Makers

Crocheting for the Geeky Crowd

Several different crocheted amigurumi: a squid, a red yeti, a demon named Stinky, an ilithid, a voodoo doll, and an intelligence devourer

When you think of crochet, you probably think of your grandma making sweaters, afghans, and shawls in her rocking chair. I used to think of that, too—until I started crocheting.

I learned in my second year of college one night in the school library, slowly mastering the basics of chaining and single crochet until the yarn was fuzzy from being woven and undone so many times.

What started as scarves, blankets, and hats—yes, I am a 90-year-old woman in a 20-something body—quickly turned into much more.

Geekdom always finds a way to leak into other parts of our lives. If you do anything creative, you’ve probably noticed it, too.

I don’t remember when I thought, “Hm, maybe I should start making anime-themed stuff,” but soon I was making amigurumi—otherwise known as crocheted and knitted stuffed toys.

I made Pokemon plushies, keychains, sushi pillows, and fandom-themed hats and scarves in alarming quantities.

Over time, my fandoms fueled my crochet projects. I made my own patterns or freestyled one-time projects while I watched anime, somehow reading the subtitles while I stitched. 

I made my favorite characters when I couldn’t find official merchandise. I made Lavi and Kanda from D.Gray-Man, Licht and Hyde from SERVAMP, Makoto and Haru from Free!… Okay, there was official merch for some of them, but I do have a budget.

Geeks are one of the most innovative and appreciative groups when it comes to fiber arts. Think about the ones who make life-size crochet dragons or blankets with characters from Star Wars stitched in a shockingly realistic image. 

If you know anything about crochet, you know that those types of projects involve painstakingly creating patterns, constant color changes, and hours upon hours of tearing your hair out trying to make the dragon’s eyes even.

I’ve watched people’s faces light up when they find out that this art they thought was exclusive to older women could be used to express love for a fandom in the same way drawing or writing can.

In recent years, more and more crochet booths with amigurumi have shown up at anime cons. In fact, lots of geeks are into crocheting, knitting, and other fiber arts. It’s relaxing, and once you get into a rhythm, it’s an easy, mindless project that you can still be proud of when it’s finished.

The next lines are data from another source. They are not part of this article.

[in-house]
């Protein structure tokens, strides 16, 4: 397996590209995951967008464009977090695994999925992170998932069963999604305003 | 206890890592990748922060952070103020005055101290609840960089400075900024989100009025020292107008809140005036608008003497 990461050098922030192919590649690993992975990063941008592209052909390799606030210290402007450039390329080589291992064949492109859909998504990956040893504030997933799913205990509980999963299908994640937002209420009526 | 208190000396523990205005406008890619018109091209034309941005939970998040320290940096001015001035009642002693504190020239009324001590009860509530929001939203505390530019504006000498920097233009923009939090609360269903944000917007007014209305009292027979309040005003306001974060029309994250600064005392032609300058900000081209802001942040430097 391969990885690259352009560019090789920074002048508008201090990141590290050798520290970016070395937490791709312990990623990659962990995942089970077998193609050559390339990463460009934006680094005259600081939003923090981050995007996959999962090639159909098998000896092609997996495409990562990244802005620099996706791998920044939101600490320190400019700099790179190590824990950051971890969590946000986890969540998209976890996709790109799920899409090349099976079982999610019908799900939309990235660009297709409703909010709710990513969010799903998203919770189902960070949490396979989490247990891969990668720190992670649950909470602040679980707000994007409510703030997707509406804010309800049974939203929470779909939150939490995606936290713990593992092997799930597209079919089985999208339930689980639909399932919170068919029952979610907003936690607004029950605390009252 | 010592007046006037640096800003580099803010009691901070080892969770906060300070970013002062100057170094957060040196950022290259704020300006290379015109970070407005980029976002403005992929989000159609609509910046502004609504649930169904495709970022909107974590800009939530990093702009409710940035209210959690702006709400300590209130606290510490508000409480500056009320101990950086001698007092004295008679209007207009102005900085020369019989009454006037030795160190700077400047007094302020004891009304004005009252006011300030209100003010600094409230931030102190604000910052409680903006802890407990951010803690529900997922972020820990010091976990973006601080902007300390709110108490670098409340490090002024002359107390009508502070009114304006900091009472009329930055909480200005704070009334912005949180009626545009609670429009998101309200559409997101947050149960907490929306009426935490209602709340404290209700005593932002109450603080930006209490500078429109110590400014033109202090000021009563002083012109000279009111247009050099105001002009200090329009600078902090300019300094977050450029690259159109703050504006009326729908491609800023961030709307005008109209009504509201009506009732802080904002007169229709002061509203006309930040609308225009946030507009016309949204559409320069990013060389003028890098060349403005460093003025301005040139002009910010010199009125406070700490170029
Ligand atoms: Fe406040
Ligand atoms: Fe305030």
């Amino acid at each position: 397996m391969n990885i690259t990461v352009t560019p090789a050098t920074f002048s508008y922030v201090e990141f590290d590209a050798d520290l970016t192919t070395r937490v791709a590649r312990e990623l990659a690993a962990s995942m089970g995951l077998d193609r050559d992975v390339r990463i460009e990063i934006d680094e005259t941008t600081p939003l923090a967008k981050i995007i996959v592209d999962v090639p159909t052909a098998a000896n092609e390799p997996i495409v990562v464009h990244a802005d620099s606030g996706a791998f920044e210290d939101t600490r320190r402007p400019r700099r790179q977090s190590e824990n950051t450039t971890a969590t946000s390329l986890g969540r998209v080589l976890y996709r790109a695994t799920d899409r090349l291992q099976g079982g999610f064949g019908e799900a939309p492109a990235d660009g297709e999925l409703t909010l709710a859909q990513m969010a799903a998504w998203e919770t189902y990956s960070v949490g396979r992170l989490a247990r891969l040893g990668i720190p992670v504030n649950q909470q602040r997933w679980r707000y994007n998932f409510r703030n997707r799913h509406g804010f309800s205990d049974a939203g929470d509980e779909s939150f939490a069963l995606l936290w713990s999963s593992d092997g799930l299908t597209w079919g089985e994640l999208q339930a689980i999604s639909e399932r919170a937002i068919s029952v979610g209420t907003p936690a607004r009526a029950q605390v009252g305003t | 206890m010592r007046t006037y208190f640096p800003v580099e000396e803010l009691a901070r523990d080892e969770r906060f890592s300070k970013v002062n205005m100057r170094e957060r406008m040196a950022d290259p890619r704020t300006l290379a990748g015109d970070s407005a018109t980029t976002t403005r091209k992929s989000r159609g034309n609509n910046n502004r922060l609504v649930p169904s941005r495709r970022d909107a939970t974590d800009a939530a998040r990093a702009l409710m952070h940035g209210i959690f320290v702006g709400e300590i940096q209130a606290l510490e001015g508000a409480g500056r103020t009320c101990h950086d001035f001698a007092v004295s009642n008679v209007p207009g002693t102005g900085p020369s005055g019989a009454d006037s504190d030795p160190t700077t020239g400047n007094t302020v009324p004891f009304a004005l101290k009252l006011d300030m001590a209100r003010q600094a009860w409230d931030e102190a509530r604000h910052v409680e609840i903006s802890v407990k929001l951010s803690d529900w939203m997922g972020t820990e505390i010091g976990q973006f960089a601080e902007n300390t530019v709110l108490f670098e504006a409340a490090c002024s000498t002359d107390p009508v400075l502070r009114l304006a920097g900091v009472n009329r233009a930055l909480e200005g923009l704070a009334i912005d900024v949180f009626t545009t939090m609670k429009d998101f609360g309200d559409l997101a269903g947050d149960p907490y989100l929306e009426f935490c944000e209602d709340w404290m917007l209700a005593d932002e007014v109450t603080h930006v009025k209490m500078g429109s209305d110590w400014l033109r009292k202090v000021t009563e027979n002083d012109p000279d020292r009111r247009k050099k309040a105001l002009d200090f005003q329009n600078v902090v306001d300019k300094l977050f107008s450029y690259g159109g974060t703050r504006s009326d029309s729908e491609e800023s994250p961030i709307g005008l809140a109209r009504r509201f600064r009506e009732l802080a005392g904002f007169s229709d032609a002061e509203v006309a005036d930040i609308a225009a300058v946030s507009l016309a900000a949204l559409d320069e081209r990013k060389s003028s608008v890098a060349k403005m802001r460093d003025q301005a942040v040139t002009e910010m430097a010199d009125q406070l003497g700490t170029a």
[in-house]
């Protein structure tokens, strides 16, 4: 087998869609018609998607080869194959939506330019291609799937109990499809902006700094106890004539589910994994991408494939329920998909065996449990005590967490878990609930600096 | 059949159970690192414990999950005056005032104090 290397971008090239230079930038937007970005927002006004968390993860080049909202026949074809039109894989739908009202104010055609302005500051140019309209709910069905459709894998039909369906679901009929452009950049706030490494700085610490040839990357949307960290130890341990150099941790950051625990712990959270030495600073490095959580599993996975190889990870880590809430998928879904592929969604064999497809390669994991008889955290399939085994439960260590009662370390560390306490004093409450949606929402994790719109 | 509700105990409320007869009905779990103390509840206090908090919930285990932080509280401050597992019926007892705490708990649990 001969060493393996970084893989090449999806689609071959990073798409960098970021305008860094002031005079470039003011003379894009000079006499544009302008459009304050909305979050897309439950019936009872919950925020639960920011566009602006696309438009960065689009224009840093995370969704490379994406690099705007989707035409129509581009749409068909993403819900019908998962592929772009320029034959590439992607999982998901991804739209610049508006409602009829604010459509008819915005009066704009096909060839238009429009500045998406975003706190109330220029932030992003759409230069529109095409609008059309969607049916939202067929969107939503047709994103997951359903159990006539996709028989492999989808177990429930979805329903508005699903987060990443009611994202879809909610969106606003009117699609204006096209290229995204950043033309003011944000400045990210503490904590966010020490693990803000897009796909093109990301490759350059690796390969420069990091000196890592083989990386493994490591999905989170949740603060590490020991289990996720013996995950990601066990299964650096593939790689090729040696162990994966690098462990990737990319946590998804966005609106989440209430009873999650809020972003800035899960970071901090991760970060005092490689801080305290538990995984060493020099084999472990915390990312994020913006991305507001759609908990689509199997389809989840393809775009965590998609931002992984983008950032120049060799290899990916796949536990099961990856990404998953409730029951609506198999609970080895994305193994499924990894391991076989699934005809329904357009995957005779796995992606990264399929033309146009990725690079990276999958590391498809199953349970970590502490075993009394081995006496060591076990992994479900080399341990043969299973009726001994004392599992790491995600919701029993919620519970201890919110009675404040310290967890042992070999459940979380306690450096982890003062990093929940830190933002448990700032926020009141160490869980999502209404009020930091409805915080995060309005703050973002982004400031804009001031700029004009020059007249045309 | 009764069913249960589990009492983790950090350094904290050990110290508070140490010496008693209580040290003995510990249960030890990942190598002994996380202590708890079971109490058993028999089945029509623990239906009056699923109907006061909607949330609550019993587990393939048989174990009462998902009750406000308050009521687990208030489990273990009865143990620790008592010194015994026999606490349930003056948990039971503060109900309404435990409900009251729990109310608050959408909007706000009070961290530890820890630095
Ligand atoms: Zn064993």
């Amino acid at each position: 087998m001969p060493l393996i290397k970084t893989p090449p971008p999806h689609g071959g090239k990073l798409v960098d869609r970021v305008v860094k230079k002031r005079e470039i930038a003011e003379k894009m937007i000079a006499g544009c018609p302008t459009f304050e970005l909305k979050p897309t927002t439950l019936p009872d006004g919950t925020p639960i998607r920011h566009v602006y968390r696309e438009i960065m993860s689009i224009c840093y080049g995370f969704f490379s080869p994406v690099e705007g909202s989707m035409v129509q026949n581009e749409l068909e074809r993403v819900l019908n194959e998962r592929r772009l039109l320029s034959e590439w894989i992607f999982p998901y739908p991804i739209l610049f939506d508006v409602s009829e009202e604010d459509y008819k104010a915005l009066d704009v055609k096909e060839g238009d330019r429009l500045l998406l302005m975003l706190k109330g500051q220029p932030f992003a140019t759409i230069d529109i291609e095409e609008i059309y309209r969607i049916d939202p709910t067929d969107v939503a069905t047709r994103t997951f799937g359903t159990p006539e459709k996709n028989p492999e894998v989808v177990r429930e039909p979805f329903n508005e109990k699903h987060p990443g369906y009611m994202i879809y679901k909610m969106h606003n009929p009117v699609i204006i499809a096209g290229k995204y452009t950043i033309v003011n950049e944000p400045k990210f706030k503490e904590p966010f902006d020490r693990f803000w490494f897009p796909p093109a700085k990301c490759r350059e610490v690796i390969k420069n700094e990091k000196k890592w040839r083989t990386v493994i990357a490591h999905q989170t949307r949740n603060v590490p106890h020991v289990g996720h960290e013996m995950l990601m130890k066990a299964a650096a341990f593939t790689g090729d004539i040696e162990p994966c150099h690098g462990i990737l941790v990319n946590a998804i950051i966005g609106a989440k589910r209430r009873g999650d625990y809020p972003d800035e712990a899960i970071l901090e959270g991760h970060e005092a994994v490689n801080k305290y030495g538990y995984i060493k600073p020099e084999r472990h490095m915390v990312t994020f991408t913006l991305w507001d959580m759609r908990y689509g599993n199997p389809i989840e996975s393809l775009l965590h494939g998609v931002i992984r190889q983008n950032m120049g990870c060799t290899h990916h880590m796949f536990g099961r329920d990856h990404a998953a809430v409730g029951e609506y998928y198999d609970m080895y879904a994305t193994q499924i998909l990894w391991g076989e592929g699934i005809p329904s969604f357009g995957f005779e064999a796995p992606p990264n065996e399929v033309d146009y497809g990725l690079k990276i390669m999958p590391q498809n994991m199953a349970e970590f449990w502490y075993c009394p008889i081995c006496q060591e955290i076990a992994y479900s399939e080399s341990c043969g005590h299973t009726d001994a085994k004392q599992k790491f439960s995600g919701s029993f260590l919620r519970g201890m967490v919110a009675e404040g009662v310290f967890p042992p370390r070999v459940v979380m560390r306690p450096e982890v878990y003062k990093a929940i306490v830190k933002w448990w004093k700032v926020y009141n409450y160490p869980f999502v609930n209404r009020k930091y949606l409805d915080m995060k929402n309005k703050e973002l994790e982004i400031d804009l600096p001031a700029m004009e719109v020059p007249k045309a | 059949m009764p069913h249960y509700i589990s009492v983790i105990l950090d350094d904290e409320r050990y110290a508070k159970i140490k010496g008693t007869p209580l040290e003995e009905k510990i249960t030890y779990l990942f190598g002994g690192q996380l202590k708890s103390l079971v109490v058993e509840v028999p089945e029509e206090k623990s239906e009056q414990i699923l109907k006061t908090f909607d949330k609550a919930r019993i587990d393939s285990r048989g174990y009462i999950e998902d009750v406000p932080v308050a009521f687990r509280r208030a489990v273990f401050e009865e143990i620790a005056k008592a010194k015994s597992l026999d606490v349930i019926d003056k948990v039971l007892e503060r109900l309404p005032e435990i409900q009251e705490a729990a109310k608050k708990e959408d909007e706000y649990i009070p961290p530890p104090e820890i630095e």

If I hadn’t loved anime when I started crocheting, I don’t know if I’d have dived into it so fully. I’ve made plenty of things outside of fandom, but crocheting characters is what made me stick with it. 

Art and creativity is one of the best ways to share your inner geek and surprise people at the same time. If you do have a 90-year-old grandma, crocheting amigurumi might help you connect with her.

Maybe your grandma isn’t into Star Wars, My Hero Academia, or D&D. Using a common craft to create what you love can help others appreciate your interests and have a part in them without the pressure of becoming totally invested.

When it comes to sharing your passions, do it shamelessly. Let it touch all areas of your life and bring you closer to others, whether they share your fandom or your craft. Who knows? Maybe you’ll connect with them in ways neither of you expected.

Do you have a geeky craft? Tell us about it in the comments!

Sarah Wood

Sarah began their career as a full-time freelance content marketing writer in 2019, but they’ve been writing stories since they could spell. Sarah wouldn’t be writing now if it weren’t for anime fanfiction. Now, they write about mental health, pets, Japanese language and culture, and LGBTQ+ topics. Their work has appeared in The Conversationalist, Ikigai Connections, and bluntly. Visit their website at sarahwoodwrites.com.

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Sarah Wood

Sarah began their career as a full-time freelance content marketing writer in 2019, but they’ve been writing stories since they could spell. Sarah wouldn’t be writing now if it weren’t for anime fanfiction. Now, they write about mental health, pets, Japanese language and culture, and LGBTQ+ topics. Their work has appeared in The Conversationalist, Ikigai Connections, and bluntly. Visit their website at sarahwoodwrites.com.

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